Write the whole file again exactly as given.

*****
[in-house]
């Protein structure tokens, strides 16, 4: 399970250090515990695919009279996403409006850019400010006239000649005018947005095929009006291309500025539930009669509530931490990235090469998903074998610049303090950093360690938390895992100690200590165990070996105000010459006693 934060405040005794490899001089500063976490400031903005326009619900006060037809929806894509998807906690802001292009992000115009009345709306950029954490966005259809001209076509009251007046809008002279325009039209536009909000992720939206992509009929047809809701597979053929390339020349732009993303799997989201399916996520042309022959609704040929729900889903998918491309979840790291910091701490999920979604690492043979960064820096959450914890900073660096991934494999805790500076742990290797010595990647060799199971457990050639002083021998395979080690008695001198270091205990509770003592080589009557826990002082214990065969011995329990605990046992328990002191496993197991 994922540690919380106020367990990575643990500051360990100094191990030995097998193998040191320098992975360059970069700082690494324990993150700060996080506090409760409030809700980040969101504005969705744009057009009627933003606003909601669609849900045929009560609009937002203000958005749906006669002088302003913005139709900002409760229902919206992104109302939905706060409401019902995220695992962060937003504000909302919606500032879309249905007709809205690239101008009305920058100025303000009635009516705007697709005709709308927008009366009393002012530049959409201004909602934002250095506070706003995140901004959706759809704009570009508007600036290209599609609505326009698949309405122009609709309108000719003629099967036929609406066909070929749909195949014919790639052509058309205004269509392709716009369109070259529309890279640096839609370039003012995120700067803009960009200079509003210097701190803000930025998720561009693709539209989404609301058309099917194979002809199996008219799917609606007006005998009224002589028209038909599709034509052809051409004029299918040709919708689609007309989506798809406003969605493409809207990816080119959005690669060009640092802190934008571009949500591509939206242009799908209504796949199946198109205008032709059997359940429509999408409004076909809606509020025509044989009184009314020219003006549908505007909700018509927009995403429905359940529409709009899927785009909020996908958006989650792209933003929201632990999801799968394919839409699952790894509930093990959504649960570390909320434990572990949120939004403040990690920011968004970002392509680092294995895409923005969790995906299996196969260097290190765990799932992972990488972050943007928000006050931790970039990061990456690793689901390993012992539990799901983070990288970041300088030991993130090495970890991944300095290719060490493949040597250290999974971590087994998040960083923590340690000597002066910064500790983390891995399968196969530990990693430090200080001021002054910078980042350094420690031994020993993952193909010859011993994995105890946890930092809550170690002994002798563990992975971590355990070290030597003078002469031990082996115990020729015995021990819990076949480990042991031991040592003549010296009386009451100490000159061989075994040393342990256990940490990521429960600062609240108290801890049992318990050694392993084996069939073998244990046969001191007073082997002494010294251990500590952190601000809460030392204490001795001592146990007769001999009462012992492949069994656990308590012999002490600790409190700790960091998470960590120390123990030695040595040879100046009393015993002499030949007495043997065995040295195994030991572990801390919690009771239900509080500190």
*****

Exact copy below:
[in-house]
């Protein structure tokens, strides 16, 4: 399970250090515990695919009279996403409006850019400010006239000649005018947005095929009006291309500025539930009669509530931490990235090469998903074998610049303090950093360690938390895992100690200590165990070996105000010459006693 934060405040005794490899001089500063976490400031903005326009619900006060037809929806894509998807906690802001292009992000115009009345709306950029954490966005259809001209076509009251007046809008002279325009039209536009909000992720939206992509009929047809809701597979053929390339020349732009993303799997989201399916996520042309022959609704040929729900889903998918491309979840790291910091701490999920979604690492043979960064820096959450914890900073660096991934494999805790500076742990290797010595990647060799199971457990050639002083021998395979080690008695001198270091205990509770003592080589009557826990002082214990065969011995329990605990046992328990002191496993197991 994922540690919380106020367990990575643990500051360990100094191990030995097998193998040191320098992975360059970069700082690494324990993150700060996080506090409760409030809700980040969101504005969705744009057009009627933003606003909601669609849900045929009560609009937002203000958005749906006669002088302003913005139709900002409760229902919206992104109302939905706060409401019902995220695992962060937003504000909302919606500032879309249905007709809205690239101008009305920058100025303000009635009516705007697709005709709308927008009366009393002012530049959409201004909602934002250095506070706003995140901004959706759809704009570009508007600036290209599609609505326009698949309405122009609709309108000719003629099967036929609406066909070929749909195949014919790639052509058309205004269509392709716009369109070259529309890279640096839609370039003012995120700067803009960009200079509003210097701190803000930025998720561009693709539209989404609301058309099917194979002809199996008219799917609606007006005998009224002589028209038909599709034509052809051409004029299918040709919708689609007309989506798809406003969605493409809207990816080119959005690669060009640092802190934008571009949500591509939206242009799908209504796949199946198109205008032709059997359940429509999408409004076909809606509020025509044989009184009314020219003006549908505007909700018509927009995403429905359940529409709009899927785009909020996908958006989650792209933003929201632990999801799968394919839409699952790894509930093990959504649960570390909320434990572990949120939004403040990690920011968004970002392509680092294995895409923005969790995906299996196969260097290190765990799932992972990488972050943007928000006050931790970039990061990456690793689901390993012992539990799901983070990288970041300088030991993130090495970890991944300095290719060490493949040597250290999974971590087994998040960083923590340690000597002066910064500790983390891995399968196969530990990693430090200080001021002054910078980042350094420690031994020993993952193909010859011993994995105890946890930092809550170690002994002798563990992975971590355990070290030597003078002469031990082996115990020729015995021990819990076949480990042991031991040592003549010296009386009451100490000159061989075994040393342990256990940490990521429960600062609240108290801890049992318990050694392993084996069939073998244990046969001191007073082997002494010294251990500590952190601000809460030392204490001795001592146990007769001999009462012992492949069994656990308590012999002490600790409190700790960091998470960590120390123990030695040595040879100046009393015993002499030949007495043997065995040295195994030991572990801390919690009771239900509080500190």